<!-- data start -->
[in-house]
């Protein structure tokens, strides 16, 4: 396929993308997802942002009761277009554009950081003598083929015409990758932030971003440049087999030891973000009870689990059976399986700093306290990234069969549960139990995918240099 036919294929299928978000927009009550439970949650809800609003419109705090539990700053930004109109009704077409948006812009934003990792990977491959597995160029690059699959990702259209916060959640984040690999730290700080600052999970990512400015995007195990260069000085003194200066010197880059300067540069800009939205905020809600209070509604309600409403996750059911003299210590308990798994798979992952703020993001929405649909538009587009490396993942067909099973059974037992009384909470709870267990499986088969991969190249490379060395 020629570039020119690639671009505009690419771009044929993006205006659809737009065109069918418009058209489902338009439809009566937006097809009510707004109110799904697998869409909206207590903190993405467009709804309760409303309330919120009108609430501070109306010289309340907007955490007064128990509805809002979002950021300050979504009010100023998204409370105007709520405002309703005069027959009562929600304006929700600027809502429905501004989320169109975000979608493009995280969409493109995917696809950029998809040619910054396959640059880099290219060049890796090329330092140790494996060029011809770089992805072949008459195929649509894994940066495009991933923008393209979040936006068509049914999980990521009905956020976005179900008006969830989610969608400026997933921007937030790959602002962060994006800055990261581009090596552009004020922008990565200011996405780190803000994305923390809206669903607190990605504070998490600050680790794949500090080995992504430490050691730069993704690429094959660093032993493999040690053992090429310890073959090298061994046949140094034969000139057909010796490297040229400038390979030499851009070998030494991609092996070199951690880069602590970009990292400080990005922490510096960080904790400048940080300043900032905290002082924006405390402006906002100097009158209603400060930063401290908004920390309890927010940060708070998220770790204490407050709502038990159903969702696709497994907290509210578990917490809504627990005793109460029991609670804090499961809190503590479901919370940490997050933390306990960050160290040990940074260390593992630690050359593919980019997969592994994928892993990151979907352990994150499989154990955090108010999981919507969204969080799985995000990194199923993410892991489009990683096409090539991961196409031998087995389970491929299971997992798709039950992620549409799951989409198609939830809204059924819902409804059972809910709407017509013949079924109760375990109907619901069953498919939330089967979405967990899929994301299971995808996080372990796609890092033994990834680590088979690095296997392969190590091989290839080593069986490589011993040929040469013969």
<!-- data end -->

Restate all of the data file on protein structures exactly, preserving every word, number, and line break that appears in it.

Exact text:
[in-house]
């Protein structure tokens, strides 16, 4: 396929993308997802942002009761277009554009950081003598083929015409990758932030971003440049087999030891973000009870689990059976399986700093306290990234069969549960139990995918240099 036919294929299928978000927009009550439970949650809800609003419109705090539990700053930004109109009704077409948006812009934003990792990977491959597995160029690059699959990702259209916060959640984040690999730290700080600052999970990512400015995007195990260069000085003194200066010197880059300067540069800009939205905020809600209070509604309600409403996750059911003299210590308990798994798979992952703020993001929405649909538009587009490396993942067909099973059974037992009384909470709870267990499986088969991969190249490379060395 020629570039020119690639671009505009690419771009044929993006205006659809737009065109069918418009058209489902338009439809009566937006097809009510707004109110799904697998869409909206207590903190993405467009709804309760409303309330919120009108609430501070109306010289309340907007955490007064128990509805809002979002950021300050979504009010100023998204409370105007709520405002309703005069027959009562929600304006929700600027809502429905501004989320169109975000979608493009995280969409493109995917696809950029998809040619910054396959640059880099290219060049890796090329330092140790494996060029011809770089992805072949008459195929649509894994940066495009991933923008393209979040936006068509049914999980990521009905956020976005179900008006969830989610969608400026997933921007937030790959602002962060994006800055990261581009090596552009004020922008990565200011996405780190803000994305923390809206669903607190990605504070998490600050680790794949500090080995992504430490050691730069993704690429094959660093032993493999040690053992090429310890073959090298061994046949140094034969000139057909010796490297040229400038390979030499851009070998030494991609092996070199951690880069602590970009990292400080990005922490510096960080904790400048940080300043900032905290002082924006405390402006906002100097009158209603400060930063401290908004920390309890927010940060708070998220770790204490407050709502038990159903969702696709497994907290509210578990917490809504627990005793109460029991609670804090499961809190503590479901919370940490997050933390306990960050160290040990940074260390593992630690050359593919980019997969592994994928892993990151979907352990994150499989154990955090108010999981919507969204969080799985995000990194199923993410892991489009990683096409090539991961196409031998087995389970491929299971997992798709039950992620549409799951989409198609939830809204059924819902409804059972809910709407017509013949079924109760375990109907619901069953498919939330089967979405967990899929994301299971995808996080372990796609890092033994990834680590088979690095296997392969190590091989290839080593069986490589011993040929040469013969």